“‘You better be following the changes because I’m not gonna mouth ‘em to you for the whole song!’”

This is Taylor Goldsmith of Dawes talking about his dad, Lenny. When he and his little brother, Griffin, were growing up, their rock-star dad would bring his boys onstage to tread water in the family business. “For a long time we would fall on our faces,” Taylor reflects. “We weren’t really able to hang with those accomplished players [in the band], and to a large extent, we still can’t. It was really effective, because you embarrass yourself over and over again and eventually you learn how to swim. I have my dad to thank for that more than anything.”

The encores that Dawes elicits on their coast-to-coast tours can be attributed in part to Papa Goldsmith’s tough love. Though Taylor and Griffin make up one half of the LA-based rock quartet (they are joined by bassist Wylie Gerber and pianist Tay Strathairn), Dawes remains very much a family affair. The band was named for Taylor and Griffin’s grandfather, and their earnest, down-home playing invokes the epoch belonging to Lenny—where a man with a voice and a presence drew more accolades than those who rely on a genius producer’s skills at the soundboard.

These instant classic qualities of Dawes won critics over with North Hills, their 2009 studio debut. It was the stream of subsequent live shows which followed that kicked the proverbial door down, as anyone who’s ever attended a Dawes show can attest. Their songs simply transform as soon as Griffin gets behind the drum kit, Tay plops down at the piano, and Taylor and Wylie plug in.

For Taylor, the difference between recording the songs and the live performances of Dawes is elementary: “We started touring, and from there the songs developed naturally,” he says. “Some took on a different identity, and it’s unfortunate when people say something like, ‘Your set should sound more like the record!’ or ‘Your record should sound more like your live show!’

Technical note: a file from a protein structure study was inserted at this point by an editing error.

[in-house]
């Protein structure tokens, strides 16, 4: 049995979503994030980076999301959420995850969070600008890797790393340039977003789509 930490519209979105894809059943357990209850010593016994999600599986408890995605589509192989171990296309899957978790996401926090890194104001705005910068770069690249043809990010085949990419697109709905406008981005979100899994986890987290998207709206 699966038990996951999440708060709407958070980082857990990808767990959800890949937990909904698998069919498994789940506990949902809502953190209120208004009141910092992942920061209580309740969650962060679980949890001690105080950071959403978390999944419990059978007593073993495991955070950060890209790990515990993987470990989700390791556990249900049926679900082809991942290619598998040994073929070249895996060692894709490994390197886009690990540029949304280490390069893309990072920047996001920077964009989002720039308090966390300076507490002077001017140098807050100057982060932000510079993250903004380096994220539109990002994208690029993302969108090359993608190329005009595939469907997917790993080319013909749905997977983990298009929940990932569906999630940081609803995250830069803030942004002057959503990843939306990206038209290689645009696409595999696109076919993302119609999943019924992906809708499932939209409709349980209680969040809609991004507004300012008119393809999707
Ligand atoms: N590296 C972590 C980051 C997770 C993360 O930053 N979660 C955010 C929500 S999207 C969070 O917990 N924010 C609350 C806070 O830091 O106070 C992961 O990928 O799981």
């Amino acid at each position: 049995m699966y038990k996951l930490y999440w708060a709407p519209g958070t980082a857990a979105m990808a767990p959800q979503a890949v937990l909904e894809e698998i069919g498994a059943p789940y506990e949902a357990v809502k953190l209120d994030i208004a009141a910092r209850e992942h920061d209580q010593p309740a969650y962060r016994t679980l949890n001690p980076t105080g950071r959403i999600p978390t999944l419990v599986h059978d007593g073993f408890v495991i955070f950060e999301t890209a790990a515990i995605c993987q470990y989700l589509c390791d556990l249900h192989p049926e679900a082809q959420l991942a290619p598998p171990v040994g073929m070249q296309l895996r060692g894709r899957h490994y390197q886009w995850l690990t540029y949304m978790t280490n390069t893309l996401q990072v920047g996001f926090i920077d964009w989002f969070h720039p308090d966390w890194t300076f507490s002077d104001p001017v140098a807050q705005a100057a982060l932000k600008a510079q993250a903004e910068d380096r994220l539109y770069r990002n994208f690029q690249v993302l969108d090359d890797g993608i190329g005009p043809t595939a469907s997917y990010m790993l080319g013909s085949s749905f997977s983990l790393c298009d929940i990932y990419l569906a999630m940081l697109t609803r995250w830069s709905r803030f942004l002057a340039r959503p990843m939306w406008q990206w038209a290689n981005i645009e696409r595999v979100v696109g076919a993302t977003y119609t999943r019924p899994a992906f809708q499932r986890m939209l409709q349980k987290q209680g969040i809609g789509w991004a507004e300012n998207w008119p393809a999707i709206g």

“A lot of our favorite bands are bands, in all the associations you draw from that word, because they’re not just a bunch of guys playing songs together and re-creating a record onstage. Bruce Springsteen, Neil Young, Tom Petty and the Heart Breakers, the Allman Brothers—they’re something larger than the record. They offer something you can’t get from a recording, and there’s a certain romance to what we do. It’s to be looked at like two different things for the people who want the record, but to really understand what the band is about, you have to see them live.”

Though North Hills gives us a healthy offering of beautiful music, live renditions of “If I Wanted Someone,” “She’s Still My Girl to Me” and Dawes’ modern anthem, “When My Time Comes,” give us Griffin’s trademark concentrated lip curl while proving that Taylor’s voice couldn’t shy away from the most painful notes of heartbreak, fury and desperation even if he wanted.

Whether you prefer them on your iPod or the stage of the nearest rock joint, one thing’s for sure: The men of Dawes have done-- and continue to do-- their daddy proud.



SATURDAY 11.6.10







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